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Childhood adversities increase the risk of psychosis: a meta-analysis of patient-control, prospective- and cross-sectional cohort studies.
Schizophr Bull 2012; 38(4):661-71SB

Abstract

Evidence suggests that adverse experiences in childhood are associated with psychosis. To examine the association between childhood adversity and trauma (sexual abuse, physical abuse, emotional/psychological abuse, neglect, parental death, and bullying) and psychosis outcome, MEDLINE, EMBASE, PsychINFO, and Web of Science were searched from January 1980 through November 2011. We included prospective cohort studies, large-scale cross-sectional studies investigating the association between childhood adversity and psychotic symptoms or illness, case-control studies comparing the prevalence of adverse events between psychotic patients and controls using dichotomous or continuous measures, and case-control studies comparing the prevalence of psychotic symptoms between exposed and nonexposed subjects using dichotomous or continuous measures of adversity and psychosis. The analysis included 18 case-control studies (n = 2048 psychotic patients and 1856 nonpsychiatric controls), 10 prospective and quasi-prospective studies (n = 41,803) and 8 population-based cross-sectional studies (n = 35,546). There were significant associations between adversity and psychosis across all research designs, with an overall effect of OR = 2.78 (95% CI = 2.34-3.31). The integration of the case-control studies indicated that patients with psychosis were 2.72 times more likely to have been exposed to childhood adversity than controls (95% CI = 1.90-3.88). The association between childhood adversity and psychosis was also significant in population-based cross-sectional studies (OR = 2.99 [95% CI = 2.12-4.20]) as well as in prospective and quasi-prospective studies (OR = 2.75 [95% CI = 2.17-3.47]). The estimated population attributable risk was 33% (16%-47%). These findings indicate that childhood adversity is strongly associated with increased risk for psychosis.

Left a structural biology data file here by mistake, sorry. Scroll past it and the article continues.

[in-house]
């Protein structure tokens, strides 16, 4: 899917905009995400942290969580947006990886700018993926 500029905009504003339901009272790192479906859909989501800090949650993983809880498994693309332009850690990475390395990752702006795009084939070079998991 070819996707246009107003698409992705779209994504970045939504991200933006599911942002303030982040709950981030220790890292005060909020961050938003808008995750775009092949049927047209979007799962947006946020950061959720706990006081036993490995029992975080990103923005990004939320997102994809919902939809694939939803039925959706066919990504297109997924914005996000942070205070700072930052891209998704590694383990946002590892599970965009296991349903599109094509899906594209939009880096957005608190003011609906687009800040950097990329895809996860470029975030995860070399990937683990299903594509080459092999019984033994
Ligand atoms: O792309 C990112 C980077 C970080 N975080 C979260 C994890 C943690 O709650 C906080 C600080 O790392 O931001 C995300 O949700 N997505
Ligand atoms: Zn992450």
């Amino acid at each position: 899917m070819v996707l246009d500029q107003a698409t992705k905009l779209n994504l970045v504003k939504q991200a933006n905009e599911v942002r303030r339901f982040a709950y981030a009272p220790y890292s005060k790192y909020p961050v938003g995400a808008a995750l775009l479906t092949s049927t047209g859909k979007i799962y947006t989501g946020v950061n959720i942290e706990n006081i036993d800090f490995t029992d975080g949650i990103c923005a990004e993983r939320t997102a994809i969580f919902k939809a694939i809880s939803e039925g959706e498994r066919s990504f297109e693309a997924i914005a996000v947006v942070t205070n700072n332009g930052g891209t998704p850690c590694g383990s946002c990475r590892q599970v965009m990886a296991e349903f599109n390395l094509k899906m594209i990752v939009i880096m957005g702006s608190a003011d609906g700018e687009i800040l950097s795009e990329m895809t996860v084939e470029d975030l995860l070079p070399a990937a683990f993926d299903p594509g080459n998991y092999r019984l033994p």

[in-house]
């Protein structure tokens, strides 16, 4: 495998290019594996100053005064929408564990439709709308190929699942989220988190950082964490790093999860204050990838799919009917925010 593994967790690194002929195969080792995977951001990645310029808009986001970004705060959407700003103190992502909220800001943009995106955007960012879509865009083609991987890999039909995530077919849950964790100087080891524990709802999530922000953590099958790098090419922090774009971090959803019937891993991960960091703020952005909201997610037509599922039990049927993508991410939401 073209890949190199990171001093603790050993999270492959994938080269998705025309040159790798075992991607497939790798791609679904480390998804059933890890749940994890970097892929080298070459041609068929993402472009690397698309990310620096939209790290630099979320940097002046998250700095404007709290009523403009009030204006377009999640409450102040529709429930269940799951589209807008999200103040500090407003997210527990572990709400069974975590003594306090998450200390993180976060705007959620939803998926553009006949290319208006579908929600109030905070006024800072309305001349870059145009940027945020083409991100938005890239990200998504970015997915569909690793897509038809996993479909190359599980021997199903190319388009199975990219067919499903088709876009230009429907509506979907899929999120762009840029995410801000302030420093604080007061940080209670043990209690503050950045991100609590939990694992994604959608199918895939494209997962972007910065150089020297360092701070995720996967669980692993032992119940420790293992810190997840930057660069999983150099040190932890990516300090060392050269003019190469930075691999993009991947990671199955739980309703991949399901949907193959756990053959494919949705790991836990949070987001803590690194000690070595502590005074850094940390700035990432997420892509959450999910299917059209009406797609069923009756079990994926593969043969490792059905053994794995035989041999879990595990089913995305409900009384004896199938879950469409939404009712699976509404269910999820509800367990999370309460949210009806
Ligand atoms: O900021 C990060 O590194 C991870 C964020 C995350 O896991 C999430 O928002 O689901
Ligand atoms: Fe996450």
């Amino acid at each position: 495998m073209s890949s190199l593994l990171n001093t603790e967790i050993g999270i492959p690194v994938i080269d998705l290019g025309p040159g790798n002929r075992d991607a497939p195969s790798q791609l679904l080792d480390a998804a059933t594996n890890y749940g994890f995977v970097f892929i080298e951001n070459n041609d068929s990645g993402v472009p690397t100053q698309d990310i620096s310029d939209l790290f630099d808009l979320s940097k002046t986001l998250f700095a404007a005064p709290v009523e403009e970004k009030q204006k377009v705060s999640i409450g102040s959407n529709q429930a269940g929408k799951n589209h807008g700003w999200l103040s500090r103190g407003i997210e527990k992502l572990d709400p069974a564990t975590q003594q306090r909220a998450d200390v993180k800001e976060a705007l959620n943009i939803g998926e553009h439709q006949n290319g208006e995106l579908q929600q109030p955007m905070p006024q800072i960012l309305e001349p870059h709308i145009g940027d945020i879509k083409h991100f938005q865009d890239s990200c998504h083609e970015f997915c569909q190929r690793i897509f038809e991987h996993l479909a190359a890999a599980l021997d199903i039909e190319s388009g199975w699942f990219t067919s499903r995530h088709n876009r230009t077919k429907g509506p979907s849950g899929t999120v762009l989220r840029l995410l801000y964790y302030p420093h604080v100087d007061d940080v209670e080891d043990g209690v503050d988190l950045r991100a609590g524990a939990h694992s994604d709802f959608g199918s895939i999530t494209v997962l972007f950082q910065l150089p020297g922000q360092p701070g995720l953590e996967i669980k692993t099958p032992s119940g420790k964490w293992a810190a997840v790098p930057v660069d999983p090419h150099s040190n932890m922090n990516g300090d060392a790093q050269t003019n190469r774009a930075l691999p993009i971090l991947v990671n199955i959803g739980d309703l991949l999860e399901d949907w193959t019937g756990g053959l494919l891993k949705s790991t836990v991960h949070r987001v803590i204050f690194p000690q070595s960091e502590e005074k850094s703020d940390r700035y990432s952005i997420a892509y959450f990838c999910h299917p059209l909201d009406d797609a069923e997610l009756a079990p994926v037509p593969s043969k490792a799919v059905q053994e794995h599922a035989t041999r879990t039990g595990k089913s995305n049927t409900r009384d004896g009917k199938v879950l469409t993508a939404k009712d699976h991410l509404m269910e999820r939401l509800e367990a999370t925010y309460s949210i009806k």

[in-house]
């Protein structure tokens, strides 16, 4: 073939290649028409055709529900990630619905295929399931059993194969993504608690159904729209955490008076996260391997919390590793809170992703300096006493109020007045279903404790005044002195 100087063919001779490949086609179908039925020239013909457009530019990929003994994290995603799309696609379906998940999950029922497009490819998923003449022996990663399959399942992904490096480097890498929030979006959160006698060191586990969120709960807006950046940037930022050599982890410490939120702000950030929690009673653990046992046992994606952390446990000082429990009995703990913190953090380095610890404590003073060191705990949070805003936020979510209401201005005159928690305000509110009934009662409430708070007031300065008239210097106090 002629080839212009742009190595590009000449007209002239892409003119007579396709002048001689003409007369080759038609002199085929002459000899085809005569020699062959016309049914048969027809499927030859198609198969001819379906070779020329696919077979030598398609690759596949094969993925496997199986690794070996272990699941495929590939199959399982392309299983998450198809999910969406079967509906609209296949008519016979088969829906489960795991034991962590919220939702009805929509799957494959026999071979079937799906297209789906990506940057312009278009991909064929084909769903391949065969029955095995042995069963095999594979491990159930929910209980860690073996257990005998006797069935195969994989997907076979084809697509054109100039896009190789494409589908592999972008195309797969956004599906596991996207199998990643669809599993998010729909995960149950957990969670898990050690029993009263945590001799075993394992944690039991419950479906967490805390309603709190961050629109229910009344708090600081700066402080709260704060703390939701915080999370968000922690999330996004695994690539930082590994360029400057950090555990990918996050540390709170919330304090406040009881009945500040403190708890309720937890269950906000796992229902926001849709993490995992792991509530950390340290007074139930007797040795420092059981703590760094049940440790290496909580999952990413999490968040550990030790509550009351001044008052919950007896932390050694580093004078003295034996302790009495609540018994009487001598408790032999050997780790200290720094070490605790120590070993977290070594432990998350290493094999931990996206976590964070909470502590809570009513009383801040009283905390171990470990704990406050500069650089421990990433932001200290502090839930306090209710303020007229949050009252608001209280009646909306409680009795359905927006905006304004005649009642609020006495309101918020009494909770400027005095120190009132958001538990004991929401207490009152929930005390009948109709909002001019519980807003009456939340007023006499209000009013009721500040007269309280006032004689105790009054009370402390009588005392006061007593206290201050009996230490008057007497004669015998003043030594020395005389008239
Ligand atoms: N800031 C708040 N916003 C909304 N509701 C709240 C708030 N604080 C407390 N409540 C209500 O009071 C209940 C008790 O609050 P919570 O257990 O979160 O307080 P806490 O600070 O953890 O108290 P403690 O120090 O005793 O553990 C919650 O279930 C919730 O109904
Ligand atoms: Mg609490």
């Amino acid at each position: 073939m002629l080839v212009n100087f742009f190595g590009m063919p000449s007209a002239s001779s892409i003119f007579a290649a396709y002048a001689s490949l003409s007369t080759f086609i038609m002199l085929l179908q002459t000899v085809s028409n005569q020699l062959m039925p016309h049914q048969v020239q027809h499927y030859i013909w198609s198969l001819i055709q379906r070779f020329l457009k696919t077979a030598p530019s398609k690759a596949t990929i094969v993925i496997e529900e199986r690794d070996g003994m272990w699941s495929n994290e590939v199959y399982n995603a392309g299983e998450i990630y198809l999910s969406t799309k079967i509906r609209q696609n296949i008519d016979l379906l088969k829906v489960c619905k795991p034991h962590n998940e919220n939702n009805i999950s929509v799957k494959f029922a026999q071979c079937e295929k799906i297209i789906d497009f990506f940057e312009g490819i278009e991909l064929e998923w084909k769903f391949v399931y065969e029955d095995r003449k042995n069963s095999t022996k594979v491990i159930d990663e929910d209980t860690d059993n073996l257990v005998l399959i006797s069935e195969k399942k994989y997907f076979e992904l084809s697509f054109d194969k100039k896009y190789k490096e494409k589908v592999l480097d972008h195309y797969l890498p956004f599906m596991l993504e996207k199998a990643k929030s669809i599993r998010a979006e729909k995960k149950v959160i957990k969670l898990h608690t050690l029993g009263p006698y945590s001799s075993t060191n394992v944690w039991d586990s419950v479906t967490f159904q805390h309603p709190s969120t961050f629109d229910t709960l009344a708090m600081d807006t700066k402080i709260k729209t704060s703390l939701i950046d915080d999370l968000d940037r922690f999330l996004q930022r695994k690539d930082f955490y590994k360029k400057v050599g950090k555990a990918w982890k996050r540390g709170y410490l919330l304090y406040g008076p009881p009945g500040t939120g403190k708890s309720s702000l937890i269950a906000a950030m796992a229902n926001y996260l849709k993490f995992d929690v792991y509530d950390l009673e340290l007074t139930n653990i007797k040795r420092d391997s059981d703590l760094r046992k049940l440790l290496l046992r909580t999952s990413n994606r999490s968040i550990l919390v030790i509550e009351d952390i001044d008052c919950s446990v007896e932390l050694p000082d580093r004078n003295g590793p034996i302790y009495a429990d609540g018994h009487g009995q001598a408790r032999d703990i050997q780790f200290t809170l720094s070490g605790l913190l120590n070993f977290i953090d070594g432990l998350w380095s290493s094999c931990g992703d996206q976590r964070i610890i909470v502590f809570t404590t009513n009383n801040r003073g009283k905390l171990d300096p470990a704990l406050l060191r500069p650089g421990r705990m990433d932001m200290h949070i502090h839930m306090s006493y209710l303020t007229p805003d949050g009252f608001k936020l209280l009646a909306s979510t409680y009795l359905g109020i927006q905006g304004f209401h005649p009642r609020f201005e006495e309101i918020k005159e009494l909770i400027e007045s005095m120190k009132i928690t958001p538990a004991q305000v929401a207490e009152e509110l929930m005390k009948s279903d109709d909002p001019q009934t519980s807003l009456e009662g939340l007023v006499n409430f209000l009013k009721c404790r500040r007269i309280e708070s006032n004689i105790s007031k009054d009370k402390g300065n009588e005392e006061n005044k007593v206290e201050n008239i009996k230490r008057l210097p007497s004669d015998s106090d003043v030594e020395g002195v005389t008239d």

Authors+Show Affiliations

Institute of Psychology, Health and Society; University of Liverpool, UK.No affiliation info availableNo affiliation info availableNo affiliation info availableNo affiliation info availableNo affiliation info availableNo affiliation info availableNo affiliation info availableNo affiliation info available

Pub Type(s)

Journal Article
Meta-Analysis
Research Support, Non-U.S. Gov't
Review

Language

eng

PubMed ID

22461484

Citation

Varese, Filippo, et al. "Childhood Adversities Increase the Risk of Psychosis: a Meta-analysis of Patient-control, Prospective- and Cross-sectional Cohort Studies." Schizophrenia Bulletin, vol. 38, no. 4, 2012, pp. 661-71.
Varese F, Smeets F, Drukker M, et al. Childhood adversities increase the risk of psychosis: a meta-analysis of patient-control, prospective- and cross-sectional cohort studies. Schizophr Bull. 2012;38(4):661-71.